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Meet Typo, the “new controller guy” in Super Smash Bros Melee

Tucked in the corner of The Big House 6’s on-site friendlies room, a crowd surrounded Juan “Hungybox” DeBiedma as he warmed up for the day’s upcoming matches at a makeshift setup on a folding table in the vendor side of the room.

Although their focus was on the top player’s practice, many took notice of a quaint new business, which littered its table with controllers, paper slips and other clutter to keep track of orders.

The vendor in question, Mike “Typo” Bassett, offered various controller modifications and repairs for players and spectators alike. Each mod took anywhere from 5-30 minutes, depending on the order.

His brand, Home Run Controllers, is the latest grassroots service to cater to competitive needs in esports. Typo started attending events in August and has received recommendations from top professionals and personalities such as Jason“Mew2King” Zimmerman and  Kris “Toph” Aldenderfer.

“I don’t understand why I was the first person to do this,” Typo told Slingshot. “I actually believe (David ‘Kadano’ Schmid) definitely does a better job than I do. But he lives in Vienna, Austria. He doesn’t come to these big tournaments. To me, it’s pretty mind boggling that I’m the first person to go out there and come to every single tournament, and just be the controller guy.”

Typo is a hesitant entrepreneur, as he emphasized the importance of contributing to the scene and making people happy, rather than tapping into massive profits. He was a music management graduate student who learned to repair controllers while breaking several world records in Melee’s Home-Run Contest mode.

“The thing about Home-Run Contest is that it’s very, very tough on your technique,” Typo said. “You have to be really precise. There’s a lot of technical inputs. I would go through controllers like crazy. It was just natural to just take a controller apart and see what I could fix.”

Typo recalls repairing his first stick box by using a soldering gun. “Miraculously, I didn’t screw it up. I don’t know how,” he said.

Typo took a break from competitive Melee during his undergraduate years but continued to pick up the controller every now and then for Home-Run Contest.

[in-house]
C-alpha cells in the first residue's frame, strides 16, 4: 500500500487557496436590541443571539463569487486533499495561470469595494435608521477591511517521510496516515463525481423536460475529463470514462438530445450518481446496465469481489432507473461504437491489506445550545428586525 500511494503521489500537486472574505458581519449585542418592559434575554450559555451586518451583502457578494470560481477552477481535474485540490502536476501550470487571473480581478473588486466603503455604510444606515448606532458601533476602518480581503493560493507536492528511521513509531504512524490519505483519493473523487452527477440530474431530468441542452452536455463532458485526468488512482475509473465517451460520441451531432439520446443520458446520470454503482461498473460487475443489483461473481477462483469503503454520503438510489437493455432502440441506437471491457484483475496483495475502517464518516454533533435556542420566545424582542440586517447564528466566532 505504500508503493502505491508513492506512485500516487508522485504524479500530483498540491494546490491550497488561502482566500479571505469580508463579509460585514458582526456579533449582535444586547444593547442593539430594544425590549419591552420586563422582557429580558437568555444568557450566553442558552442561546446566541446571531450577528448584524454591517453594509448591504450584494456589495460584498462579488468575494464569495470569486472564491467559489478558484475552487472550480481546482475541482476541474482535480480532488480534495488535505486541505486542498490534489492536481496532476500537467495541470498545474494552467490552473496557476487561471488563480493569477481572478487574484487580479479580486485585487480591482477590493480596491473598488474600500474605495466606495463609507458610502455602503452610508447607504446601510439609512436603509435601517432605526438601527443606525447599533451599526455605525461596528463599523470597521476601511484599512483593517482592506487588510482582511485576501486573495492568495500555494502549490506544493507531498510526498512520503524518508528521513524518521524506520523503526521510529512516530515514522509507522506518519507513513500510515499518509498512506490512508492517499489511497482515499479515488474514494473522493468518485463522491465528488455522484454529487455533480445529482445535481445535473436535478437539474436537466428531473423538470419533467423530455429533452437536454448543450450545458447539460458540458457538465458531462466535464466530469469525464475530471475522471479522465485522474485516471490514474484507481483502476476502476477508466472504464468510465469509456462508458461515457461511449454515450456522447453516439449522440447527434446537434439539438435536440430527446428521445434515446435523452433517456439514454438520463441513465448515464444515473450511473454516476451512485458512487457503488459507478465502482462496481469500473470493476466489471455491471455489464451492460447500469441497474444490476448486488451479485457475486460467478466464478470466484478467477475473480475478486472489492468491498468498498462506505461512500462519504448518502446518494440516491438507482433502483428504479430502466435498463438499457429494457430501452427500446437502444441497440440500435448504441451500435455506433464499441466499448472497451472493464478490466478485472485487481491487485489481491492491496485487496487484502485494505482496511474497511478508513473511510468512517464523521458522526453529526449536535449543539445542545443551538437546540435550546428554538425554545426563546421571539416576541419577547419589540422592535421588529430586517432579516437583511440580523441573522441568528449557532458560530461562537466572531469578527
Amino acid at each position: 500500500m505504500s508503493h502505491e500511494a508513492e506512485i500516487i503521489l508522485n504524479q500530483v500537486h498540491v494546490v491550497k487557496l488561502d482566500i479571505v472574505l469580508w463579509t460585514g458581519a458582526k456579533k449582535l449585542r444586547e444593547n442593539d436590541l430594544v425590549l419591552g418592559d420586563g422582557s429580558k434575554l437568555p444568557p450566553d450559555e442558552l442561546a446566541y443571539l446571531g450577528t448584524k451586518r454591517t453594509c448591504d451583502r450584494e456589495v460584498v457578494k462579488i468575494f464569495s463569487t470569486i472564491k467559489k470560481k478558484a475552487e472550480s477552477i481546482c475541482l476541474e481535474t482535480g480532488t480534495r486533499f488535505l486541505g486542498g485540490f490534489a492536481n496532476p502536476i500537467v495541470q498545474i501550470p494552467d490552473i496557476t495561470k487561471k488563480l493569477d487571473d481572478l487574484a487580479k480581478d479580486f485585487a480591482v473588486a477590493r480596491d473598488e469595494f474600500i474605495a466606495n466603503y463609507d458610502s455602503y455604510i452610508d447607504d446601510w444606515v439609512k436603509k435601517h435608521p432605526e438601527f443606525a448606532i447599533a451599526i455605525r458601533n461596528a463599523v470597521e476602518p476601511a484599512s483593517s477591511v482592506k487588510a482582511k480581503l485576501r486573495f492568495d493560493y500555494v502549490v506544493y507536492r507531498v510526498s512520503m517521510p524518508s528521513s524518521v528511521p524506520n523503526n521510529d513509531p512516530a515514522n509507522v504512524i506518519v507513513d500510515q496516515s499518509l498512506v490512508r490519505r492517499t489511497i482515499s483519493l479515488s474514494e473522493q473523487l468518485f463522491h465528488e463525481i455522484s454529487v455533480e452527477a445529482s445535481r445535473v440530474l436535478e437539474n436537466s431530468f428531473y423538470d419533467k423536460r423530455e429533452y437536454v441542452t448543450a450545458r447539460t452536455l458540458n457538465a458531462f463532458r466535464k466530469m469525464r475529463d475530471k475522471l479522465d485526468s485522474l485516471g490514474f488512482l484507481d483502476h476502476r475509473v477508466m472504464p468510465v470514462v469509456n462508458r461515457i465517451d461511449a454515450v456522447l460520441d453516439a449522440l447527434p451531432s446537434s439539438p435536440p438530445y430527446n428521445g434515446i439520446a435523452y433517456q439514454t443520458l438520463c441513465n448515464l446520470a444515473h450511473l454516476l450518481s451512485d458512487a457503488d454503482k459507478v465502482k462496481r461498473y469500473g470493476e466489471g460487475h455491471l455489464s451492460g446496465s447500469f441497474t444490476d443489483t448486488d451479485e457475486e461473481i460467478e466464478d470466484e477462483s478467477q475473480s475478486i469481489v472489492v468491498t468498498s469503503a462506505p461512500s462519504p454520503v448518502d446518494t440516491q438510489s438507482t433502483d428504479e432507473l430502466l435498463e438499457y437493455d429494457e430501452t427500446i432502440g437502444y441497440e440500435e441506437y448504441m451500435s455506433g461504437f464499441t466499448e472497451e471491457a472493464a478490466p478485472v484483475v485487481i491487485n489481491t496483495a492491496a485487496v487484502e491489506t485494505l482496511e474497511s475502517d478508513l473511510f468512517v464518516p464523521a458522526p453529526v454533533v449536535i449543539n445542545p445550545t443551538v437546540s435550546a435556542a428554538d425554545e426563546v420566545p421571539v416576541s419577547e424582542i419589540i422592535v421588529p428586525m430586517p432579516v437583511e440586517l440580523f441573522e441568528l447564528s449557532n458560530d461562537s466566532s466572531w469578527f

“When I came back to the scene, I never lost that thought of, ‘This controller isn’t working out. Instead of buying a new one, I can just fix the one I already have,’” he said. “I just kind of took that interest of modding my own controller. Whenever someone said, ‘Yo, I go this problem with my trigger,’ I go, ‘Hey! I can fix that.’ That’s pretty much how it started.”

Typo’s breakout came this past summer, when James “Swedish Delight” Liu needed a fix after losing sets he attributed to problems with turn around needles on Sheik. Swedish reached out to Typo and drove an hour away to an N.J. local, with the hopes that a repair might be solve his dilemma.

“I always say my life changed due to Mike’s controller tuneups,” Swedish told Slingshot. “Now I know when I’m truly bad and can’t blame my controller.”

After determining that it would be financially irresponsible to not monetize his popular services, Typo decided to travel to big tournaments and help raise money for his flight to Smash the Record a few weeks ago, to which he was invited to perform in a Home-Run Contest exhibition.

At Shine 2016, he offered to fix Griffin “Captain Faceroll” Williams’ controller the night before the tournament. That night, he met several Midwest professionals and said he was surprised by how open they were to his advice.